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The establishment of genetically engineered canola populations in the U.S.
Schafer, M. G., A. A. Ross, J. P. Londo, C. A. BURDICK, E. LEE, S. E. Travers, P. K. Van de Water, AND C. L. Sagers. The establishment of genetically engineered canola populations in the U.S. PLoS ONE . Public Library of Science, San Francisco, CA, 6(19):e25736 1-4, (2011).
Concerns regarding the commercial release of genetically engineered (GE) crops include naturalization, introgression to sexually compatible relatives and the transfer of beneficial traits to native and weedy species through hybridization. To date there have been few documented reports of escape leading some researchers to question the environmental risks of biotech products. In this study we conducted a systematic roadside survey of canola (Brassica napus) populations growing outside of cultivation in North Dakota, USA, the dominant canola growing region in the U.S. We document the presence of two escaped, transgenic genotypes, as well as non-GE canola, and provide evidence of novel combinations of transgenic forms in the wild. Our results demonstrate that feral populations are large and widespread. Moreover, flowering times of escaped populations, as well as the fertile condition of the majority of collections suggest that these populations are established and persistent outside of cultivation.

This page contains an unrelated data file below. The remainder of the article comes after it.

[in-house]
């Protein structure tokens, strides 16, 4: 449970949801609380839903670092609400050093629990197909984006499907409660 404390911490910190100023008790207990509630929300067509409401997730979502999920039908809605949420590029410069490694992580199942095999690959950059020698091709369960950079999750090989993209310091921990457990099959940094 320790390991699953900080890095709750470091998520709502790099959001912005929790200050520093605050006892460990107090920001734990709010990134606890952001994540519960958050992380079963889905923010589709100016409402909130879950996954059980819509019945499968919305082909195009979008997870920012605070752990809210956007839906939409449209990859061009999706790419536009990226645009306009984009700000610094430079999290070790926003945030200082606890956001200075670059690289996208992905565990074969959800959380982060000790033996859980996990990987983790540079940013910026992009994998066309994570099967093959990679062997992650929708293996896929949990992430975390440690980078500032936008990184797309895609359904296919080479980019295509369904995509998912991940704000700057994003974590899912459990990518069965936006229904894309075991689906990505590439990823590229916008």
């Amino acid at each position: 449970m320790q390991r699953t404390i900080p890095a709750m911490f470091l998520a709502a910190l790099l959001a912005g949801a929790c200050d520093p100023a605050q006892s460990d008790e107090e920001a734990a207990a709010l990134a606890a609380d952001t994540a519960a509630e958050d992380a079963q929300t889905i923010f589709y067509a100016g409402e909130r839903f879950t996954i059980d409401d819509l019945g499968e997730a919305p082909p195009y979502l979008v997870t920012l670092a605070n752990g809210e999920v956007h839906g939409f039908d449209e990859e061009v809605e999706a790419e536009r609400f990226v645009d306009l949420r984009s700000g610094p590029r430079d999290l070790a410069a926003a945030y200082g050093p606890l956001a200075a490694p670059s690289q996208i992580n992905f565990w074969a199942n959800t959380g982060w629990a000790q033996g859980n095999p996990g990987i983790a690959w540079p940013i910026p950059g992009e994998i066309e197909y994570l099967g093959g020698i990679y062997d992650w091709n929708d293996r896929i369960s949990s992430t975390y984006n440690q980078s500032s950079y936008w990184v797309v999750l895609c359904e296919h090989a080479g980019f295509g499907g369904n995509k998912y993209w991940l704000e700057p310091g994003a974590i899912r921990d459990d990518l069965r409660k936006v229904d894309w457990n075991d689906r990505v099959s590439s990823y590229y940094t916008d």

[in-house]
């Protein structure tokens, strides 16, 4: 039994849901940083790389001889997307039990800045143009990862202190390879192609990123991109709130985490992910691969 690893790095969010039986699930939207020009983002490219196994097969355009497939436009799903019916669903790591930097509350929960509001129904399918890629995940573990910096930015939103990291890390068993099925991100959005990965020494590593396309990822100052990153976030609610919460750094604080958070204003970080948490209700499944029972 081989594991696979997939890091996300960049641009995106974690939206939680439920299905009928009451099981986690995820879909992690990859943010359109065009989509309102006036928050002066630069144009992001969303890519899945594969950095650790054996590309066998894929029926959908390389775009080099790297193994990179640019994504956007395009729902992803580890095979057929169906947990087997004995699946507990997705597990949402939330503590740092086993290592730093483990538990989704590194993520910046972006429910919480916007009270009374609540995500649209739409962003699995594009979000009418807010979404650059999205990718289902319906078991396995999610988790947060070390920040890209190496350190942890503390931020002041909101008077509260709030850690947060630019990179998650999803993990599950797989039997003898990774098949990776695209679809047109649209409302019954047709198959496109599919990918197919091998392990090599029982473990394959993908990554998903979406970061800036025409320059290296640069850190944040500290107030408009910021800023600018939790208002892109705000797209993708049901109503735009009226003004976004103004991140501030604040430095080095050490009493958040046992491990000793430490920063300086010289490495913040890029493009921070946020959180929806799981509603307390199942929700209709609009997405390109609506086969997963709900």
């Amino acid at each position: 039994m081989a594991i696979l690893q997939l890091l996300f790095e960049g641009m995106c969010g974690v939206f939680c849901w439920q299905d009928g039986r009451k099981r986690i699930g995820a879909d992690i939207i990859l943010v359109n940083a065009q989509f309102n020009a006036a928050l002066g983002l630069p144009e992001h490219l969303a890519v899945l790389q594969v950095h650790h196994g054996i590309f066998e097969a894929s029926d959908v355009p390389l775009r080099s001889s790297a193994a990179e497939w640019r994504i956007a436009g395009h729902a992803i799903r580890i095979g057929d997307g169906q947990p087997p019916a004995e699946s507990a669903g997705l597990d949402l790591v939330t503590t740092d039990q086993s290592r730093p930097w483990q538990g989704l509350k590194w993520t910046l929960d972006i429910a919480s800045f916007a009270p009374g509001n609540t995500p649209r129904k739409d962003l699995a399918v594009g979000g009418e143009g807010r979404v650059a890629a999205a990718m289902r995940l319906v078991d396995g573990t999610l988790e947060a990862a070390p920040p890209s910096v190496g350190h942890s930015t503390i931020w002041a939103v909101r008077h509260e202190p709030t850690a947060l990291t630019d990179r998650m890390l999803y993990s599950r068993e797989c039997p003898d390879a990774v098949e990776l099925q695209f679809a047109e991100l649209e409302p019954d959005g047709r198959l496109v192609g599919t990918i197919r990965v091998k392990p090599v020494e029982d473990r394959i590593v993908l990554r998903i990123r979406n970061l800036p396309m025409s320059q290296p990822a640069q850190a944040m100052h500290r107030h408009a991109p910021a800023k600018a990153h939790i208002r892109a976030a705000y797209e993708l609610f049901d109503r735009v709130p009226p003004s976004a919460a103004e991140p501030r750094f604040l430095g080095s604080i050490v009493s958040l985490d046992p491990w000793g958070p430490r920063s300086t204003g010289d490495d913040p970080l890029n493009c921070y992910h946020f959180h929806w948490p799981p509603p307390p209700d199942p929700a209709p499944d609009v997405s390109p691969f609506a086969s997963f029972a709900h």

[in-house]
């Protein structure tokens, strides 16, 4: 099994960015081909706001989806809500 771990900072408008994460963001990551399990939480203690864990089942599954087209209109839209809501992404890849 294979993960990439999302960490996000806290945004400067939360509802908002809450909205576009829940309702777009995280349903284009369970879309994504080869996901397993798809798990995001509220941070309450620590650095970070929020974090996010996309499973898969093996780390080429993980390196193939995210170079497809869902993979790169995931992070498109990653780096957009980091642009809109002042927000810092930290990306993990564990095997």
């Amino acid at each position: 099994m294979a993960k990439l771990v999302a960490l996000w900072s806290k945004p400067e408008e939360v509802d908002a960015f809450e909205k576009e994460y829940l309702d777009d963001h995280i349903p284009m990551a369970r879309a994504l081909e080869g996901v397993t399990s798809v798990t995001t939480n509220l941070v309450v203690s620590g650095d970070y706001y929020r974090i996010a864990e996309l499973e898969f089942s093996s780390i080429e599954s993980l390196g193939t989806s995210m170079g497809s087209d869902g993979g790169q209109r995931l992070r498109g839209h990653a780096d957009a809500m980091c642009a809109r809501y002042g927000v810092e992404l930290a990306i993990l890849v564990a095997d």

The potential ecological risk of escape of genetically engineered (GE) crops from agricultural fields to non-cultivated areas is expected to increase with increasing adoption and cultivation of GE crops.
Record Details:Record Type: DOCUMENT (JOURNAL/PEER REVIEWED JOURNAL)
Organization:U.S. ENVIRONMENTAL PROTECTION AGENCY
OFFICE OF RESEARCH AND DEVELOPMENT
NATIONAL HEALTH AND ENVIRONMENTAL EFFECTS RESEARCH LAB
WESTERN ECOLOGY DIVISION
ECOLOGICAL EFFECTS BRANCH